Written by: Brayden Foreht, Gatekeeper | Content R&D, JGC
How generations are defined – and their usage in marketing contexts – is entirely debatable and typically flawed. Let me give you some context. I was born in 1996, so according to pewresearch, that would make me the last of the Millennials. Had I been born a few months later – say January 1997 instead – would that really be the differentiation of my being a Gen Z over a Millennial? I’m not convinced that typical conceptions of generations and their demarcating years of birth are all that accurate.
I entered the workforce a few years later than most of my 1996-born peers (during lockdowns mind you). I took a gap year between high school and university to save money, and took an extra year to complete my degree. Accordingly, I entered the workforce along the same timeline as many of my Gen Z peers. Wouldn’t this be a better factor in determining what generation I am, as opposed to my birth year? After all, the recent buzz is that Gen Z are going to be entering the workforce in swaths soon.
Naturally, this line of thinking spurred many questions, such as:
- Can generations be defined accurately?
- What are the differentiating factors across generations? How can they be measured?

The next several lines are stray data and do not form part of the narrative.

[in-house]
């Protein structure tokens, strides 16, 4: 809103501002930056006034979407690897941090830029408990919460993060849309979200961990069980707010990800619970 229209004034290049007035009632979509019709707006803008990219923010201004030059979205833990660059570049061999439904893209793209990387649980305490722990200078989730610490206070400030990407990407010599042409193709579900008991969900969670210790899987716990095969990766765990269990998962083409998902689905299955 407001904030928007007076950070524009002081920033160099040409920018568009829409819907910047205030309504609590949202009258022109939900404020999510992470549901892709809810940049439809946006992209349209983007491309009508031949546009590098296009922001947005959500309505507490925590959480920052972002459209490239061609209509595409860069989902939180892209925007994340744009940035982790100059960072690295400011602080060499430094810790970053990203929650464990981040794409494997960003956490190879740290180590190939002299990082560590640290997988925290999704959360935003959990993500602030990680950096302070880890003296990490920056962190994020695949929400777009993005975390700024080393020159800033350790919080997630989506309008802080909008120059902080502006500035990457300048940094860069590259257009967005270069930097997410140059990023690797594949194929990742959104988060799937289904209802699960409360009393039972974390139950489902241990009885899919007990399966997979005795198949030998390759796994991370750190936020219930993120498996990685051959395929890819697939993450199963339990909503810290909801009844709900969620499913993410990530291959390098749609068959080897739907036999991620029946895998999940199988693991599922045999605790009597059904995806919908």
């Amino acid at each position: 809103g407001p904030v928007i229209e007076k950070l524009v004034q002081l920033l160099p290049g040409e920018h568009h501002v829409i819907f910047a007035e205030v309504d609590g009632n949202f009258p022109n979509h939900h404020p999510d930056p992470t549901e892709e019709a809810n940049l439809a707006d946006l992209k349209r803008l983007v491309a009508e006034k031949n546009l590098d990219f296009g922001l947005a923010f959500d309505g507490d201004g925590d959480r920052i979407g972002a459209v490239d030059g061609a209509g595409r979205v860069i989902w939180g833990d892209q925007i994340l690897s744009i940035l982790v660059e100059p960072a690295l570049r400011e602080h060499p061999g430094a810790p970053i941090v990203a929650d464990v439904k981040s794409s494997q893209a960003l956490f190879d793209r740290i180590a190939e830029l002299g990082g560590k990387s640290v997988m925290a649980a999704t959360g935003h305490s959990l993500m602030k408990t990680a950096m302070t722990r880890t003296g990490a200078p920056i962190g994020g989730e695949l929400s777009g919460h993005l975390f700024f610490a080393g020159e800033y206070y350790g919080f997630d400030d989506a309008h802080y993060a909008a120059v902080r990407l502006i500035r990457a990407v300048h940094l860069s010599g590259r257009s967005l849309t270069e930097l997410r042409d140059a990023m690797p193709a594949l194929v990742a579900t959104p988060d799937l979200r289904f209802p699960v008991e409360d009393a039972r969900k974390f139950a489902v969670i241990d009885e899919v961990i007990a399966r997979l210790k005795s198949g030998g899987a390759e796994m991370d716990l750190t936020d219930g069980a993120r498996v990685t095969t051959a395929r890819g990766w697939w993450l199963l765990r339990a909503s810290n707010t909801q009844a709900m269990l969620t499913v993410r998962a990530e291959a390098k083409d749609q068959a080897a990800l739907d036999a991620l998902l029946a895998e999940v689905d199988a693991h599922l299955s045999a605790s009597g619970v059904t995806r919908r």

- Are any noted differences truly the product of generational factors?
- Can age and period effects be isolated enough to accurately gauge whether generational distinctions are significant and meaningful?
The way these questions can be answered (or dismissed) vary in ease, complexity, and sentiment depending on the views of the responder. However, I am of the opinion that these questions must be carefully thought through and answered with intricacy based on research. As such, they present the opportunity to examine and evaluate the conception of generations to determine whether it is a useful segmentation tool, be it in the context of workforce management, marketing, or otherwise.
Ultimately, this is what led me to pen the blog series “The GenLenZ”. The goal of this series is to de-mystify the concept of generation, and temper the notion that generation is a useful segmentation while providing an effective alternative. Such entails exploring where the notion of generations come from, how they are used as segmentation tools, why they are flawed categorizations, alternative segmentations that serve a similar purpose, and how it all affects working life and marketing efforts in today’s world.
I’m excited to bring this series to life. I have no doubt that it will provoke thought and inspire conversation. Stay tuned for the first article where we dive into where the idea of generations originates, and what it really means in today’s culture.
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